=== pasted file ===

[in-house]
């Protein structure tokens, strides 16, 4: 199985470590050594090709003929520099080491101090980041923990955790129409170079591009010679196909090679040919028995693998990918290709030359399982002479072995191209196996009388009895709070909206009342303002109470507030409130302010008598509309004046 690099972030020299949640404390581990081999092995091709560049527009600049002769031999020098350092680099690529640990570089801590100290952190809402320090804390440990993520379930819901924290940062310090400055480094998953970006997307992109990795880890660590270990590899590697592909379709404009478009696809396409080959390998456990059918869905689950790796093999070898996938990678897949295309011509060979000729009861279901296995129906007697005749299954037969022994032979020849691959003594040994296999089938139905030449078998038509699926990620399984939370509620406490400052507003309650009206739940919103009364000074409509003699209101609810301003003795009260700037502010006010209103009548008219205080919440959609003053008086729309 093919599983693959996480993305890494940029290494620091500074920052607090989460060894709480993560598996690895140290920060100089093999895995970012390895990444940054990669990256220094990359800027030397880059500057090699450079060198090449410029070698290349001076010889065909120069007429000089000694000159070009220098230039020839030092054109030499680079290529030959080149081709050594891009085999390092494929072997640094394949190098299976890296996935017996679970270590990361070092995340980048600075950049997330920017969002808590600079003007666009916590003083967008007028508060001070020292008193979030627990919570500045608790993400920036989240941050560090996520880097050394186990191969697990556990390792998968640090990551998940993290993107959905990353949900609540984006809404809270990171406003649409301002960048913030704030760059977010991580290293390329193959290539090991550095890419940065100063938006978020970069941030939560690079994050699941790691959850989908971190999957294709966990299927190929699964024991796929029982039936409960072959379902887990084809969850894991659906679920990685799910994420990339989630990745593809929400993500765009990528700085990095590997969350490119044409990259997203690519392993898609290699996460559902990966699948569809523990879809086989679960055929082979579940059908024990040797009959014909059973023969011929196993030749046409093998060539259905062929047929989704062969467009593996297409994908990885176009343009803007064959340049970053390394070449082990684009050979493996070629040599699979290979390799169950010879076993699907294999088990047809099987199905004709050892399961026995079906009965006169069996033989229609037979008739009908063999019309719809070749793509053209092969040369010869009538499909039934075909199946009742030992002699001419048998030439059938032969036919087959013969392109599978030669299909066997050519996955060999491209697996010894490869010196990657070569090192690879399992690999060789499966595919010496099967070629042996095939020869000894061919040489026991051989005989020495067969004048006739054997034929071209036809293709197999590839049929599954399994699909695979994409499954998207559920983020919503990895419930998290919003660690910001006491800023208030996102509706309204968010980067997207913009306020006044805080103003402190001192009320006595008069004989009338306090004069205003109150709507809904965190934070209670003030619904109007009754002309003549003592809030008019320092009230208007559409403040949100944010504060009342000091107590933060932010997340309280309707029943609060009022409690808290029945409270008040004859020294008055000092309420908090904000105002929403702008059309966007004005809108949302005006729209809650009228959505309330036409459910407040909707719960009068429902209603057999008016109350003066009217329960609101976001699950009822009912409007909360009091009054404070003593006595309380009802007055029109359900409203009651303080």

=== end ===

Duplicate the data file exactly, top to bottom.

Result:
[in-house]
């Protein structure tokens, strides 16, 4: 199985470590050594090709003929520099080491101090980041923990955790129409170079591009010679196909090679040919028995693998990918290709030359399982002479072995191209196996009388009895709070909206009342303002109470507030409130302010008598509309004046 690099972030020299949640404390581990081999092995091709560049527009600049002769031999020098350092680099690529640990570089801590100290952190809402320090804390440990993520379930819901924290940062310090400055480094998953970006997307992109990795880890660590270990590899590697592909379709404009478009696809396409080959390998456990059918869905689950790796093999070898996938990678897949295309011509060979000729009861279901296995129906007697005749299954037969022994032979020849691959003594040994296999089938139905030449078998038509699926990620399984939370509620406490400052507003309650009206739940919103009364000074409509003699209101609810301003003795009260700037502010006010209103009548008219205080919440959609003053008086729309 093919599983693959996480993305890494940029290494620091500074920052607090989460060894709480993560598996690895140290920060100089093999895995970012390895990444940054990669990256220094990359800027030397880059500057090699450079060198090449410029070698290349001076010889065909120069007429000089000694000159070009220098230039020839030092054109030499680079290529030959080149081709050594891009085999390092494929072997640094394949190098299976890296996935017996679970270590990361070092995340980048600075950049997330920017969002808590600079003007666009916590003083967008007028508060001070020292008193979030627990919570500045608790993400920036989240941050560090996520880097050394186990191969697990556990390792998968640090990551998940993290993107959905990353949900609540984006809404809270990171406003649409301002960048913030704030760059977010991580290293390329193959290539090991550095890419940065100063938006978020970069941030939560690079994050699941790691959850989908971190999957294709966990299927190929699964024991796929029982039936409960072959379902887990084809969850894991659906679920990685799910994420990339989630990745593809929400993500765009990528700085990095590997969350490119044409990259997203690519392993898609290699996460559902990966699948569809523990879809086989679960055929082979579940059908024990040797009959014909059973023969011929196993030749046409093998060539259905062929047929989704062969467009593996297409994908990885176009343009803007064959340049970053390394070449082990684009050979493996070629040599699979290979390799169950010879076993699907294999088990047809099987199905004709050892399961026995079906009965006169069996033989229609037979008739009908063999019309719809070749793509053209092969040369010869009538499909039934075909199946009742030992002699001419048998030439059938032969036919087959013969392109599978030669299909066997050519996955060999491209697996010894490869010196990657070569090192690879399992690999060789499966595919010496099967070629042996095939020869000894061919040489026991051989005989020495067969004048006739054997034929071209036809293709197999590839049929599954399994699909695979994409499954998207559920983020919503990895419930998290919003660690910001006491800023208030996102509706309204968010980067997207913009306020006044805080103003402190001192009320006595008069004989009338306090004069205003109150709507809904965190934070209670003030619904109007009754002309003549003592809030008019320092009230208007559409403040949100944010504060009342000091107590933060932010997340309280309707029943609060009022409690808290029945409270008040004859020294008055000092309420908090904000105002929403702008059309966007004005809108949302005006729209809650009228959505309330036409459910407040909707719960009068429902209603057999008016109350003066009217329960609101976001699950009822009912409007909360009091009054404070003593006595309380009802007055029109359900409203009651303080």